the study of algae, and a person who studies algae is a phycologist.
Microscopic, photosynthetic plants that are suspended in the water column.
Any organisms that live in the water column, including zooplankton (microscopic animals) and phytoplankton (plants), that cannot move against a current.
A shallow artificial pond used in the cultivation of algae. Our bioreactors are great for inoculating large scale algae raceways.
A method of production for fish, shrimp, or shellfish where water exchange is limited. RAS takes up much less space and can be located inland and closer to the consumer.
The total quantity of dissolved salts in seawater, measured by weight in parts per thousand.
This is where the algae culture is regularly harvested and refilled with nutrients and water (media) diluting the algae. In our PBRs media harvests and media addition can be set up automatically. Between harvests, the algae is given time to increase in density so the density at time of harvest can be consistent.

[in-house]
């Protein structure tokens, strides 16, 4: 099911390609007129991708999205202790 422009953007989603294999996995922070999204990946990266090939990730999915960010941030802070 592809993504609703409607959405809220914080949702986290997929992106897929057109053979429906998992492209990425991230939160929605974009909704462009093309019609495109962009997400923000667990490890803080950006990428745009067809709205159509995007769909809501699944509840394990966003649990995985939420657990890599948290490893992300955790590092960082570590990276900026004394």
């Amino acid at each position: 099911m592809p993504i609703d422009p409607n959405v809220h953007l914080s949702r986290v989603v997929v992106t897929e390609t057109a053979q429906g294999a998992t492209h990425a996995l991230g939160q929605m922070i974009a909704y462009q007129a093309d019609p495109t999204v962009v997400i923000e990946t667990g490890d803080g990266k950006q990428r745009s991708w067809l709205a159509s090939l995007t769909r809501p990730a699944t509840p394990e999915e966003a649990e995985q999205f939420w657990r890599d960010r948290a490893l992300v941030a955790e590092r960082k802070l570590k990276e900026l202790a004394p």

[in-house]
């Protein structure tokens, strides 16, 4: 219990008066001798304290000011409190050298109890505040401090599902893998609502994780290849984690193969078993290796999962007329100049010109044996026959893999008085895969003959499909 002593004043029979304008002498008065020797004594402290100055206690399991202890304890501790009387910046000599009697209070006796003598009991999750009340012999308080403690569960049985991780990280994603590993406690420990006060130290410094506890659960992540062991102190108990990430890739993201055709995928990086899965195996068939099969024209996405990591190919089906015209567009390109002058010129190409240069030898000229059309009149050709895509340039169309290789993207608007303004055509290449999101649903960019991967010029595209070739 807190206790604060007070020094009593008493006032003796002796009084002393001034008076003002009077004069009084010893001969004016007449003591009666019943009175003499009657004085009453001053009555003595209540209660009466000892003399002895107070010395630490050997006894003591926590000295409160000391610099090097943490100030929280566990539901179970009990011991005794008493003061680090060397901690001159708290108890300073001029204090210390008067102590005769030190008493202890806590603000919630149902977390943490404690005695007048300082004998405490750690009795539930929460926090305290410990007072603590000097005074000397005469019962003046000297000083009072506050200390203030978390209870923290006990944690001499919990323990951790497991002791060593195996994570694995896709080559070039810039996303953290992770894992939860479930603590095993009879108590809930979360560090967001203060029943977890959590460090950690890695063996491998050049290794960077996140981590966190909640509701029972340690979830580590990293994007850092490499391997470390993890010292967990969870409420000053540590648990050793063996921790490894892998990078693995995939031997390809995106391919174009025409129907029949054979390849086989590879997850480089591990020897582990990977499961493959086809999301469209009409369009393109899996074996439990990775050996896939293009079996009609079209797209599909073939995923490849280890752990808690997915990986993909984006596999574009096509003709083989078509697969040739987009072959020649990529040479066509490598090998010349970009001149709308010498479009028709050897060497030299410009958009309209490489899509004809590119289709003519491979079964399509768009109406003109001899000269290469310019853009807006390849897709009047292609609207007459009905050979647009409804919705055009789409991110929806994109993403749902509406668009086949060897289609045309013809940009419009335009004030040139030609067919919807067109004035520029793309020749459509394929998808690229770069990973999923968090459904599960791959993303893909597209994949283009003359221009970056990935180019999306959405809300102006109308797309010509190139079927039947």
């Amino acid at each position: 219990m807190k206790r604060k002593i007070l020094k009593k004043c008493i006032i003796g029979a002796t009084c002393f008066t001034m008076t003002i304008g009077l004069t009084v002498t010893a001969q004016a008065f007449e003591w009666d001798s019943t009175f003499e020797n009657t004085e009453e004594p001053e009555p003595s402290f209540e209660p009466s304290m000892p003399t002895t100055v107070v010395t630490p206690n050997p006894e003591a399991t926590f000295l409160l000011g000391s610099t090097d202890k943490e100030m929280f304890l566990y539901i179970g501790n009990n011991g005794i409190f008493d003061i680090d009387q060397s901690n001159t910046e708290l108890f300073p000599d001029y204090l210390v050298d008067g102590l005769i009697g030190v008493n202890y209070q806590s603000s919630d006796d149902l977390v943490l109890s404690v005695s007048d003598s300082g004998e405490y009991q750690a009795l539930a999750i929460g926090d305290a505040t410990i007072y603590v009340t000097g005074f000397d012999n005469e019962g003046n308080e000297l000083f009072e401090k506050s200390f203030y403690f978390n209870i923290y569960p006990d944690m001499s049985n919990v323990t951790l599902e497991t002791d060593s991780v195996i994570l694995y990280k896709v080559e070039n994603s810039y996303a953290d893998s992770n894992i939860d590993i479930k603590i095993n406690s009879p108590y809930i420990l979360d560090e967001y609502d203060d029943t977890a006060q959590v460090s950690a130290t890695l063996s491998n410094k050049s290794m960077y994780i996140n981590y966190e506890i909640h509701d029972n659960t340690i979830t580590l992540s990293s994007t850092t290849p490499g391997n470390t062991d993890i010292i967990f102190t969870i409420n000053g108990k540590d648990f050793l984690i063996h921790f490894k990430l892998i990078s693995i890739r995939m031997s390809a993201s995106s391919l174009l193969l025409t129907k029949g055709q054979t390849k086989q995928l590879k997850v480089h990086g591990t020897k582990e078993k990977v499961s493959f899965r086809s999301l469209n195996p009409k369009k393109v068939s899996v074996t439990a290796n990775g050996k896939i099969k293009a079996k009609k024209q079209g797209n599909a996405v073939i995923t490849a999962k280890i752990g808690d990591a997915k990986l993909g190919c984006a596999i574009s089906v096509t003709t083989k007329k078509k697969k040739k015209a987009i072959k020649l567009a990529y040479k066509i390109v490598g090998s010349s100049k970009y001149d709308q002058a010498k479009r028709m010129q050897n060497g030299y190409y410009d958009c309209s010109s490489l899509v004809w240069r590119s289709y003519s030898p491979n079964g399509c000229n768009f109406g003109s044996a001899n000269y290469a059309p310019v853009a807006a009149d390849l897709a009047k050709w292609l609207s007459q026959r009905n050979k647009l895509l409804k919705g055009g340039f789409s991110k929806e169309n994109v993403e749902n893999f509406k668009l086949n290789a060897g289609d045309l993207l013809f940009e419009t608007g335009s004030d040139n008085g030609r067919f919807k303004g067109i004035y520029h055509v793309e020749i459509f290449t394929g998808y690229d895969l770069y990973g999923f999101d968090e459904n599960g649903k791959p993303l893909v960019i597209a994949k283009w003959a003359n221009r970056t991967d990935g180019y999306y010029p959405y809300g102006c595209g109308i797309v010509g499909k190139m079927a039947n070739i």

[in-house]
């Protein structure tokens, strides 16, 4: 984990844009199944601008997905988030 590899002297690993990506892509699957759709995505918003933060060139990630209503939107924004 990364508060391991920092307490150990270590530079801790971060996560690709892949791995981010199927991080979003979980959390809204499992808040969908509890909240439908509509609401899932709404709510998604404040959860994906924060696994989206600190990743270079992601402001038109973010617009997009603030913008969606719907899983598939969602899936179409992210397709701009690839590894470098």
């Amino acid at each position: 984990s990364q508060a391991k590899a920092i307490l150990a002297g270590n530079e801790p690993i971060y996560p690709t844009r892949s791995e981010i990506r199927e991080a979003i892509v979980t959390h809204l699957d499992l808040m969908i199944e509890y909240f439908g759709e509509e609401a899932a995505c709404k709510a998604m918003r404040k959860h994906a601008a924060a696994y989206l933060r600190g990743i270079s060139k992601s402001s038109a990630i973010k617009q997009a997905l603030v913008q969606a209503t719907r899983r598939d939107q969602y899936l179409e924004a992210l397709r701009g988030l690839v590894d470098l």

A group or organisms of the same species, that differ in minimal ways from the rest of the species. For example the diatom, Chaetoceros muelleri, has a strain called CHGRA that is commonly cultured for feeding shellfish in hatcheries.
This is a collection of micronutrients that make up one part of many nutrient recipes.
A state where water and nutrients are constantly entering the PBR, diluting the algae, and this incoming water forces water rich with algae out the overflow.
Is a metric of how much light is being obscured in a liquid. It is caused by suspended material in water (i.e., particulates such as sediments, phytoplankton, colloids, etc.).
A solution containing small amounts of important organic molecules that allow for normal growth. These generally cannot be made by the algae. For marine algae a vitamin solution generally consists of thiamine (Vitamin B1), biotin (vitamin H), and cyanocobalamin (vitamin B12). These vitamins can be denatured when sterilized with heat, so we use submicron filtration to avoid contamination in our PBRs.
Microscopic animals that are suspended in the water column.